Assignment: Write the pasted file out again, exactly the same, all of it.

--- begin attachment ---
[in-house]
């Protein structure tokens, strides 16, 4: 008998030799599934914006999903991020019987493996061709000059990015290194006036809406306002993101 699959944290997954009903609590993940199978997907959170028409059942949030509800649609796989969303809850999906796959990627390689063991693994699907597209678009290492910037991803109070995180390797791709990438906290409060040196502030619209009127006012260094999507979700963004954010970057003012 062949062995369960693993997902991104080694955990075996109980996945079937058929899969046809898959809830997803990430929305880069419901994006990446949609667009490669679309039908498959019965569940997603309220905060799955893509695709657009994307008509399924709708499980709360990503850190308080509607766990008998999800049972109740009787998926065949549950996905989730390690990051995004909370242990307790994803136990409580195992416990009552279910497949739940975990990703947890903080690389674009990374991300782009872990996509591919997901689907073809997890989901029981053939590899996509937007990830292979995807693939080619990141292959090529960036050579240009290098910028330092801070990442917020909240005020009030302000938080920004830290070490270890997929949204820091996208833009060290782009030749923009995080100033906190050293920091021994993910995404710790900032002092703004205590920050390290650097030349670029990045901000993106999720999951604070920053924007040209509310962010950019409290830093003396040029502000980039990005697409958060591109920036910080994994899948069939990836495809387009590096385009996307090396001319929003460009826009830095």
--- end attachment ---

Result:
[in-house]
């Protein structure tokens, strides 16, 4: 008998030799599934914006999903991020019987493996061709000059990015290194006036809406306002993101 699959944290997954009903609590993940199978997907959170028409059942949030509800649609796989969303809850999906796959990627390689063991693994699907597209678009290492910037991803109070995180390797791709990438906290409060040196502030619209009127006012260094999507979700963004954010970057003012 062949062995369960693993997902991104080694955990075996109980996945079937058929899969046809898959809830997803990430929305880069419901994006990446949609667009490669679309039908498959019965569940997603309220905060799955893509695709657009994307008509399924709708499980709360990503850190308080509607766990008998999800049972109740009787998926065949549950996905989730390690990051995004909370242990307790994803136990409580195992416990009552279910497949739940975990990703947890903080690389674009990374991300782009872990996509591919997901689907073809997890989901029981053939590899996509937007990830292979995807693939080619990141292959090529960036050579240009290098910028330092801070990442917020909240005020009030302000938080920004830290070490270890997929949204820091996208833009060290782009030749923009995080100033906190050293920091021994993910995404710790900032002092703004205590920050390290650097030349670029990045901000993106999720999951604070920053924007040209509310962010950019409290830093003396040029502000980039990005697409958060591109920036910080994994899948069939990836495809387009590096385009996307090396001319929003460009826009830095």